{3, 5, 5, 10} -> 5*5-Mod[10,3]
{5, 6, 7, 10} -> 6*Mod[7^10,5]
{5, 7, 7, 8} -> Mod[7^7,5]*8, and
{6, 7, 7, 9} -> 6*Mod[7*7,9]

In fact, allowing Mod as an operator increases the total number of solvable hands all the way to 619 out of 715.

The unsolvable hands that remain are
{{1, 1, 1, 1}, {1, 1, 1, 2}, {1, 1, 1, 3}, {1, 1, 1, 4}, {1, 1, 1, 6}, {1, 1, 1, 7}, {1, 1, 1, 9}, {1, 1, 1, 10}, {1, 1, 2, 2}, {1, 1, 2, 3}, {1, 1, 5, 9}, {1, 1, 5, 10}, {1, 1, 6, 7}, {1, 1, 6, 10}, {1, 1, 7, 7}, {1, 1, 7, 8}, {1, 1, 7, 9}, {1, 1, 8, 10}, {1, 1, 9, 9}, {1, 1, 9, 10}, {1, 1, 10, 10}, {1, 2, 2, 2}, {1, 2, 9, 10}, {1, 2, 10, 10}, {1, 4, 9, 9}, {1, 5, 7, 7}, {1, 6, 6, 7}, {1, 6, 7, 7}, {1, 6, 7, 8}, {1, 6, 10, 10}, {1, 7, 7, 7}, {1, 7, 7, 8}, {1, 7, 10, 10}, {1, 8, 9, 9}, {1, 8, 9, 10}, {1, 8, 10, 10}, {1, 9, 9, 9}, {1, 9, 9, 10}, {1, 9, 10, 10}, {1, 10, 10, 10}, {2, 2, 2, 2}, {2, 2, 7, 9}, {2, 6, 7, 7}, {2, 7, 7, 7}, {2, 7, 7, 9}, {2, 7, 9, 9}, {2, 9, 9, 9}, {2, 9, 9, 10}, {2, 10, 10, 10}, {3, 3, 10, 10}, {3, 5, 7, 7}, {3, 10, 10, 10}, {4, 4, 9, 9}, {4, 7, 7, 9}, {4, 7, 7, 10}, {4, 9, 9, 9}, {5, 5, 5, 7}, {5, 5, 5, 8}, {5, 5, 5, 10}, {5, 5, 6, 10}, {5, 5, 7, 9}, {5, 7, 7, 7}, {5, 7, 9, 9}, {5, 8, 10, 10}, {5, 9, 9, 9}, {5, 10, 10, 10}, {6, 6, 6, 7}, {6, 6, 7, 7}, {6, 6, 7, 8}, {6, 7, 7, 7}, {6, 7, 7, 8}, {6, 9, 10, 10}, {7, 7, 7, 7}, {7, 7, 7, 8}, {7, 7, 7, 9}, {7, 7, 7, 10}, {7, 7, 8, 8}, {7, 7, 8, 9}, {7, 7, 9, 9}, {7, 8, 8, 8}, {7, 9, 9, 9}, {7, 9, 9, 10}, {7, 9, 10, 10}, {7, 10, 10, 10}, {8, 8, 8, 8}, {8, 8, 9, 9}, {8, 8, 10, 10}, {8, 9, 9, 9}, {8, 9, 9, 10}, {8, 9, 10, 10}, {8, 10, 10, 10}, {9, 9, 9, 9}, {9, 9, 9, 10}, {9, 9, 10, 10}, {9, 10, 10, 10}, {10, 10, 10, 10}}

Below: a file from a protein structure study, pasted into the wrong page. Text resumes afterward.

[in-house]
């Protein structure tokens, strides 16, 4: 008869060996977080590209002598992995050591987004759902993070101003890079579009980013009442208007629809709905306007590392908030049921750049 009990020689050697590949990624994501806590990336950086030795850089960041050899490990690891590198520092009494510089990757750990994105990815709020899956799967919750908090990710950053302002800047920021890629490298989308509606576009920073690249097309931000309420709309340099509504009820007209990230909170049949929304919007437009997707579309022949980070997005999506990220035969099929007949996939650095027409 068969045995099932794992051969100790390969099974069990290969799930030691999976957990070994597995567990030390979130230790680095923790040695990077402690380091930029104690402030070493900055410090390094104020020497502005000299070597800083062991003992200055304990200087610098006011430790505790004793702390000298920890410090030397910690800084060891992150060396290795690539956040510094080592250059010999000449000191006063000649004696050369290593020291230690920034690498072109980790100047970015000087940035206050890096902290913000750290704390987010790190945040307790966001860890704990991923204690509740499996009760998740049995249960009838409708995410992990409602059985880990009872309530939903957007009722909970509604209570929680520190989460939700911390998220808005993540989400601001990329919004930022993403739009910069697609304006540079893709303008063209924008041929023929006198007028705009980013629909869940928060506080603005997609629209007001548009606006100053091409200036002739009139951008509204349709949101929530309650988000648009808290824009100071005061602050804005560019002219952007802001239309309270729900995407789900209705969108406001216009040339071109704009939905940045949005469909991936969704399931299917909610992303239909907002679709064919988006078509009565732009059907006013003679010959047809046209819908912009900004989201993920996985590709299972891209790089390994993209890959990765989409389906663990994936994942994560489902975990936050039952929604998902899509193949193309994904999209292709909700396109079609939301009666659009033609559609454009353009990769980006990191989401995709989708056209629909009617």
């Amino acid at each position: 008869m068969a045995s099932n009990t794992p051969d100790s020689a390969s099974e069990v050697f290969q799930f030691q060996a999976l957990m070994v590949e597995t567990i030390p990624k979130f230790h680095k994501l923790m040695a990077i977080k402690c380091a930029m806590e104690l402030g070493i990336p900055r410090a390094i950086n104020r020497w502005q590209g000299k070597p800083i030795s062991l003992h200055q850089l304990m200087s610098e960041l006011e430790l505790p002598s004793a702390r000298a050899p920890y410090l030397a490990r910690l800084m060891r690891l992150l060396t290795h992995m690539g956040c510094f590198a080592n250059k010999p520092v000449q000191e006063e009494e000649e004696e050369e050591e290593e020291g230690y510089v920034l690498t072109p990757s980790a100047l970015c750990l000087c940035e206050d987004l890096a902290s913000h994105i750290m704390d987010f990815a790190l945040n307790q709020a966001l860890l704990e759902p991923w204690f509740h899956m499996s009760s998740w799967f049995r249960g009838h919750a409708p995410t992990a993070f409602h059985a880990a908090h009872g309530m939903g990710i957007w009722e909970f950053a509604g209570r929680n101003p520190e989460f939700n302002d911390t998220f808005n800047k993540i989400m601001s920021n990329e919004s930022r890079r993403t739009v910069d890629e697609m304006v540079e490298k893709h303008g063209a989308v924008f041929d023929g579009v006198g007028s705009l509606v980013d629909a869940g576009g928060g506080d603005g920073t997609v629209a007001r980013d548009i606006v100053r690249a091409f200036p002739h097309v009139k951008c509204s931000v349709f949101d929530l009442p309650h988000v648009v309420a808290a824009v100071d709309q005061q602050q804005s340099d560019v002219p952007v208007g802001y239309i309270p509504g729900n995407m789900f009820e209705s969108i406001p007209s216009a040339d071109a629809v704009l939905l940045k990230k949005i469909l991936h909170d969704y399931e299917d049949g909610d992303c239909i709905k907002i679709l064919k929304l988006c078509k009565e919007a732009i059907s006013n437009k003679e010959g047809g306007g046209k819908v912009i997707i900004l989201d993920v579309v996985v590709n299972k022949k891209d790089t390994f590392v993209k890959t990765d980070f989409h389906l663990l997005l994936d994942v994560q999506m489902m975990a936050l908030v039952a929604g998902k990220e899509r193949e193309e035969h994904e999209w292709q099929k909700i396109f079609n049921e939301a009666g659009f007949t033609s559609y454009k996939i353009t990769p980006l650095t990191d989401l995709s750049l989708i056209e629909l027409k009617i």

# Solving 24s, part ii: powers, roots, and logarithms

In my last post on this topic, I showed that 566 of 715 possible hands in the game of 24s could be solved with simple arithmetic. However in practice people don’t play with just those operators. In my experience, a normal game always includes powers, roots, and logarithms. The solution method used for arithmetics works just fine when expanded for these additional functions, though I chose to make some small modifications for the sake of efficiency.

First, I redefine the functions to remove some cases that are quite unlikely to produce 24s, and which would increase memory needs and processing time significantly if left in place. See the following, for example:

``` Off[General::"spell1"]; Off[General::"spell"]; power[x_?(# > 0 &), y_?(-16 <= # <= 16 &)] := x^y; power[x__] := Indeterminate; root[x_Integer?(# > 0 &), y_Integer?(-16 <= # <= 16 && # != 0 &)] := Power[x, (y)^-1]; root[x__] := Indeterminate; divide[x_, y_] /; y != 0 := Divide[x, y]; divide[x_, 0] := Indeterminate; log[x_?(# > 0 &), y_?(# > 0 &)] := Log[x, y]; log[x__] := Indeterminate; ```

We can then generate rules as in the arithmetic case but with

`rules = generateRules[{Times, Plus, Subtract, divide, power, root, log}, 4];`

and run legitCombos as before. The result? 595 hands are solvable, as opposed to the 566 we had before. hands that can be solved now, that couldn’t be solved before, include

{1,1,8,9} -> 8 Root[9,1+1] and trivial variations
{1,2,9,9} -> (9-1) Root[9,2] and trivial variations
{2, 2, 2, 6} -> 2^(2+Log[2,6]) or (2*Root[6,2])^2 and trivial variations
{2,2,9,9} -> 2(Root[9,2]+9) and trivial variations
{3,7,8,10} -> 7 Root[8,3] +10 and trivial variations
{3,4,9,10} -> 4+Log[3,9]*10 and trivial variations
{7, 8, 9, 9} -> 8 Root[9,9-7] and trivial variations, and
{8, 8, 9, 10} -> 8 Root[9,10-8] and trivial variations.

The hands that remain unsolvable are